Skills and/or education required for these positions
    Salaries, benefits associated with these positions
    Professional organizations of which people who hold these positions are typical members


    This page must have at least five graphical elements. You must implement the following CSS features:
    Box Model
    Floating Elements
    Borders
    Remember that the recruiter wants this page to be well organized, informative, and attractive. Use colors and great graphics to make this Web page interesting so that he can attract more business.


    Software Citation Requirements
    This course uses open-source software which must be cited when used for any student work. Citation requirements are on the Open Source Applications page.
    Please review the installation instruction files to complete your assignment


    Deliverables
    Submit your assignment to the Dropbox, located at the top of this page. For instructions on how to use the Dropbox, read these step-by-step instructions. (See the Syllabus section "Due Dates for Assignments & Exams" for due dates.)
    Submit a Week 3 Lab folder, including
    The HTML Web page
    Associated CSS files
    Images and multimedia (if any)


    Category Points
    Use of Box Model, bordering, and floating elements 15
    Completed Web page based on project specifications 15
    Correct External CSS file that attaches to each page 10
    Total 40


    Required Software
    Software Name 1
    Access the software at https://lab.devry.edu.
    Steps: 1, 2, and 3
    Software Name 2
    Access the software at https://devrydesktop.rkon.com.
    Steps: 4 and 5


    Lab Steps
    STEP 1: Gather Web Content
    Create written Web content about each of the positions.
    Gather all images that you will use.


    STEP 2: Create Your Web Page
    Create an informal page layout for the Web page.
    Create the Web page based on criteria mentioned.


    STEP 3: Submit Your Assignment
    Upon completion of this step, upload your site to the Web server and attach a copy of the zipped folder to the Dropbox.
    Submit your assignment to the Dropbox, located at the top of this page. For instructions on how to use the Dropbox, read these step-by-step instructions.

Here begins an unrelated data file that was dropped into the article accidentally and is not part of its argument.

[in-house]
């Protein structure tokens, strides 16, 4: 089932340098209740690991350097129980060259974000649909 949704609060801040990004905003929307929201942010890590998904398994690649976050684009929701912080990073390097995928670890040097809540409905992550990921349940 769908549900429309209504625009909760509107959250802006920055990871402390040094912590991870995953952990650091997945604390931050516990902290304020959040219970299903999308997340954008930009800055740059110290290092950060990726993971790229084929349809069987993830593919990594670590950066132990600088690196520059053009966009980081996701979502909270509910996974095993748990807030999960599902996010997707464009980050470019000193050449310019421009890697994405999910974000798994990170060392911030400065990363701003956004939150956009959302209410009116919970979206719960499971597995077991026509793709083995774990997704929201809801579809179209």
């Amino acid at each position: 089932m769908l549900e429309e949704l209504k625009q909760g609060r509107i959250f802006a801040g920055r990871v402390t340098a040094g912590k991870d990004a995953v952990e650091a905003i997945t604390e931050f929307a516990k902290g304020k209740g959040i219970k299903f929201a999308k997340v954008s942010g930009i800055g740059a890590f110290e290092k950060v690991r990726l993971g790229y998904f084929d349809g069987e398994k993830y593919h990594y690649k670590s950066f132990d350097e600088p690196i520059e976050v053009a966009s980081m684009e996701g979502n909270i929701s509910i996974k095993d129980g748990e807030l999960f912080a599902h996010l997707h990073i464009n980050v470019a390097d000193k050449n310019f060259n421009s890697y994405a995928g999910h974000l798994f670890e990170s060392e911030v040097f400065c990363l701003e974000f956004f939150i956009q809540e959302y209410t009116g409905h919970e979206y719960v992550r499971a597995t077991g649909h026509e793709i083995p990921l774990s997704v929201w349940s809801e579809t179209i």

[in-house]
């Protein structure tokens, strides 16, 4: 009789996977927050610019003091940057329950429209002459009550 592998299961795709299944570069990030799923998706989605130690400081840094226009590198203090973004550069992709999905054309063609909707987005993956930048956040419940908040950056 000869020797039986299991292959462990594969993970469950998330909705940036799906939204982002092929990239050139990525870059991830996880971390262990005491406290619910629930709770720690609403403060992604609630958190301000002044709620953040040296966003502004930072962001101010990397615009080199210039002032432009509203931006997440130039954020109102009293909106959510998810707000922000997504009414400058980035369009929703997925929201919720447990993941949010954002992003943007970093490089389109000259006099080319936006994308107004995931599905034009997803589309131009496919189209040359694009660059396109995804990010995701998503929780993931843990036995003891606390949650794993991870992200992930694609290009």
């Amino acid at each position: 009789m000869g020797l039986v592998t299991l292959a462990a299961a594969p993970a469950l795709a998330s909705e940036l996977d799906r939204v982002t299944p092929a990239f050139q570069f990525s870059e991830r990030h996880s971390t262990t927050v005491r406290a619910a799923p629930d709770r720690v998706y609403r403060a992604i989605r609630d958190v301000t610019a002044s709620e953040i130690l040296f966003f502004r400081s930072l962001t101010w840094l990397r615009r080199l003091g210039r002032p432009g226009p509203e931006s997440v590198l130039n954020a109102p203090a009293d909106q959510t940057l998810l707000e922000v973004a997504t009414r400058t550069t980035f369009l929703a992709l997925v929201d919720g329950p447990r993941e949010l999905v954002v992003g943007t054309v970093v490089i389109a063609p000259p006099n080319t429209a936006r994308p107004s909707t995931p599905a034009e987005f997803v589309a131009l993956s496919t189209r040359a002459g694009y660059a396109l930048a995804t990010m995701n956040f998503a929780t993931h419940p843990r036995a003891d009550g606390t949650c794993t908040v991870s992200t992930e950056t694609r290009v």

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  4. IT 270 HTML Form Module 6 Assignment

    IT 270 HTML Form Module 6 Assignment

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    IT 270 HTML Form Module 6 Assignment


    In this assignment you need to create an HTML page that meets the following requirements. The theme and content of the page can be of your choice. (Refer to Tutorial 13)


    1. Create an HTML form.
    2. Create and Initialize three arrays.
    3. Use for-loops to populate those arrays.
    4. Add an element to the end of one array.
    5. Remove an element from the end of another array.
    6. Add a new element to the beginning of one array.
    7. Add at least one additional array method of your choice.
    8. Convert an array to a string.
    9. Use the converted string, assign to a string variable, and use it to populate a form field.
    10. Create different functions to handle the operations of steps 4, 5, 6, and 7. (You can create additional array methods.)
    11. Create four or more buttons on the form with different event handlers to start the above functions upon clicking them.
    12. Create an additional button with an event handler to complete the operation in step 10.
    For additional details, refer to the IT 270 Assignments Rubric document in the Assignment Guidelines and Rubrics section of the course.



    Critical Elements Exemplary Proficient Needs Improvement Not Evident Value
    Design
    The design is clean and professional looking and has a high level of creativity.
    (27-30) Most of the design is clean and professional looking and has a moderate level of creativity.
    (24-26) The design is adequate but shows little creativity.
    (21-23) The design is poor and shows no creativity.
    (0-20) 30
    Integration and Application All relevant course and module concepts are correctly applied where required.
    (54-60) Most of the relevant course and module concepts are correctly applied where required.
    (48-53) Some of the relevant course and module concepts are correctly applied where required.
    (44-47) Does not correctly apply any of the course or module concepts where required.
    (0-43) 60
    Writing Mechanics No errors related to organization, grammar and style, and citations
    (9-10) Minor errors related to organization, grammar and style, and citations
    (8) Some errors related to organization, grammar and style, and citations
    (7) Major errors related to organization, grammar and style, and citations


    (0-6) 10
    Earned Total
    Comments: 100%

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  5. IT 270 HTML5 Multimedia Assignmemt

    IT 270 HTML5 Multimedia Assignment

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    IT 270 HTML5 Multimedia Assignment